30/06/2016 - 06:10

Morning Headlines

30/06/2016 - 06:10

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Morning Headlines

CEOs plead for stability

Leading chief executives and business figures have issued a last-minute plea to voters to avoid a Brexit-style vote for independent and fringe parties that could lead to a hung Parliament and hurt the economy for years. The Fin

Push to bolster trade links with Australia

The European Union is manoeuvring to use Britain’s planned exit from the bloc to strengthen trade and political ties directly with Australia. The Fin

Trump vows China trade war

Donald Trump vowed to rip up international trade deals and start an unrelenting offensive against Chinese economic practices, framing his contest with Hillary Clinton as a choice between hard-edge nationalism and the policies of ‘‘a leadership class that worships globalism’’. The Fin

EU departure may force more RBA cuts

The fallout from Brexit could make the Australian dollar even more alluring to investors, say leading economists and fixed-income experts, adding to intense pressure on the RBA to cut the cash rate to 1.5 per cent and lower. The Fin

Shorten praised for shift on federal corruption watchdog

A Labor proposal to reopen an inquiry into establishing a federal ICAC have been welcomed by global anti-corruption group Transparency International. The Aus

Fonterra meets milk cuts half way

New Zealand dairy giant Fonterra last night cut the milk price offered to its Australian farmers to $4.75 a kilogram for the year ahead, putting it in the middle of the prices offered by rivals Bega Cheese and Murray Goulburn. The Aus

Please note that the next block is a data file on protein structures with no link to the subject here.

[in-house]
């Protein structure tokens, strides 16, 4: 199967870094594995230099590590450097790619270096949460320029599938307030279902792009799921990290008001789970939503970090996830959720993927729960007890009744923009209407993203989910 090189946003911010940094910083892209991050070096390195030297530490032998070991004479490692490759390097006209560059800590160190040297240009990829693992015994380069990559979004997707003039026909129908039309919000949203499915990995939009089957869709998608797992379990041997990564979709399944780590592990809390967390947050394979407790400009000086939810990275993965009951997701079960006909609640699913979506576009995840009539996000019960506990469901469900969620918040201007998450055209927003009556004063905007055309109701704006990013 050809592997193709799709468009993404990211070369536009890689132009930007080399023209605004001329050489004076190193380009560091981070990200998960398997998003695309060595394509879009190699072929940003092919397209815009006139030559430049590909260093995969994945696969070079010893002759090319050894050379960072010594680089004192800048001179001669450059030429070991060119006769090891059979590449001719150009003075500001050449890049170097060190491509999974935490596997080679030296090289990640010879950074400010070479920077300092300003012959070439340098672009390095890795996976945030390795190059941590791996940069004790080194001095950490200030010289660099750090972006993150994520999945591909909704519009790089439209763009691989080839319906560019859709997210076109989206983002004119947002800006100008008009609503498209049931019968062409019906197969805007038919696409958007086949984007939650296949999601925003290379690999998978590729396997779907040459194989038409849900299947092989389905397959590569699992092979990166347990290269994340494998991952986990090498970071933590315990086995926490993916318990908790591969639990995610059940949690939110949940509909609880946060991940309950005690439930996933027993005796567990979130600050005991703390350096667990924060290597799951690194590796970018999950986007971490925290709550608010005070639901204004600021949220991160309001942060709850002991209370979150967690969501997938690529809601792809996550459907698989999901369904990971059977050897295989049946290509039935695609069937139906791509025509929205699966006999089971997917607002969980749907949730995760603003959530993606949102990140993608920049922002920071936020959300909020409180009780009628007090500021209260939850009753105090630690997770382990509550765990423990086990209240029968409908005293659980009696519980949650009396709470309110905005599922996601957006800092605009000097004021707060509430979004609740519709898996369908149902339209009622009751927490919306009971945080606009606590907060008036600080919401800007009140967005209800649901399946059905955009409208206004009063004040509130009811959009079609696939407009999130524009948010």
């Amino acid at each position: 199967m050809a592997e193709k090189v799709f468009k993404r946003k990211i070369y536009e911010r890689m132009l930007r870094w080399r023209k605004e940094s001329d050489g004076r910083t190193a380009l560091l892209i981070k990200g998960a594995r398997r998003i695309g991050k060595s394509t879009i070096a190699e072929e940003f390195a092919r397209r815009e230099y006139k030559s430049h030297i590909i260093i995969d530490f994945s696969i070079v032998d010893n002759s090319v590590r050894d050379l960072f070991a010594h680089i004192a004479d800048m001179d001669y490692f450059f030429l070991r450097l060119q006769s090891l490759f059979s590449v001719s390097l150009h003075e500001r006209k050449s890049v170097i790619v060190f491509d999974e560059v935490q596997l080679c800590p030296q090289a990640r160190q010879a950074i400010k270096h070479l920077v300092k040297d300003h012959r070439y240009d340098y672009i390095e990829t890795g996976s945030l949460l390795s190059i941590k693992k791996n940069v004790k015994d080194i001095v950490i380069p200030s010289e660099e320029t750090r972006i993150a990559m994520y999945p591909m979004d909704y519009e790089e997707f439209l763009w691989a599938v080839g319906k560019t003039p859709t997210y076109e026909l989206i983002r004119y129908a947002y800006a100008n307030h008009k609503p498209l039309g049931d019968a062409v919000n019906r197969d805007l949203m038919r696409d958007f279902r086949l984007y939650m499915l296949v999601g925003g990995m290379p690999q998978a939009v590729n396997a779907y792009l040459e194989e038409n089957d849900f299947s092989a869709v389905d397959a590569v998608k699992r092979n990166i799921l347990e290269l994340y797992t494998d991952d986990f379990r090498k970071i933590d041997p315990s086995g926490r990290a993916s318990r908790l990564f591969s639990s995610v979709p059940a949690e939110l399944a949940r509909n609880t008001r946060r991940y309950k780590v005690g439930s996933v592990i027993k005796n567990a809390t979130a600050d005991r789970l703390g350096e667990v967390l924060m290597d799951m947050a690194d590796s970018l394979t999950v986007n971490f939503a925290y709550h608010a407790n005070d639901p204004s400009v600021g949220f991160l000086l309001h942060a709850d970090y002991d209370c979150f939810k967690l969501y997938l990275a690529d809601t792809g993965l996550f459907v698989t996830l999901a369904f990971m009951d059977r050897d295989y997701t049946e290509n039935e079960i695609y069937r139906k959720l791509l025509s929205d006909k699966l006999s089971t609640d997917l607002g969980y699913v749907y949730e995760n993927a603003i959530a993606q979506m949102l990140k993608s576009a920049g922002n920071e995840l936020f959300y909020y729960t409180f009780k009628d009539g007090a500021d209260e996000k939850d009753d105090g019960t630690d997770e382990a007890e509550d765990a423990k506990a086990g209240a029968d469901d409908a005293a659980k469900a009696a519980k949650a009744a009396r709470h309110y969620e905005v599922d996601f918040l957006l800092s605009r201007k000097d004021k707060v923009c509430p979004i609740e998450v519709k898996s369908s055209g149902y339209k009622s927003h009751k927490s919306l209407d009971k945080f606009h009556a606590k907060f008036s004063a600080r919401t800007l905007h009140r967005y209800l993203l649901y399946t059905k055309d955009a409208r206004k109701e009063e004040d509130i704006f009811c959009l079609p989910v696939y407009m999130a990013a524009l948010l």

Brexit ‘unlikely’ to spur banking crisis

Britain’s vote to exit the European Union is “very unlikely” to spur a fresh banking crisis and the chances of a more severe break-up in Europe has decreased, according to fund manager Hamish Douglass. The Aus

Iron ore miners back port move

Atlas Iron has welcomed a move by the West Australian government to extend a discount on port costs to besieged junior iron ore miners. The Aus

Satterley talk rubbish, says Barnett

Colin Barnett has rubbished claims he threatened Liberal Party MPs with corruption proceedings for dealing with property developer Nigel Satterley. The West

 

 

The Australian Financial Review

Page 1: Leading chief executives and business figures have issued a last-minute plea to voters to avoid a Brexit-style vote for independent and fringe parties that could lead to a hung Parliament and hurt the economy for years.

Page 3: Australia’s executive jobs market improved by 4 per cent in the month of June, but recruiters are warning it’s not all ‘‘champagne times’’, with the overall level of demand sitting at the lowest in five years.

The housing boom has delivered massive upside to some sellers but left others, those selling inner-city apartments in Melbourne, or regional homes, or properties in Perth, with losses.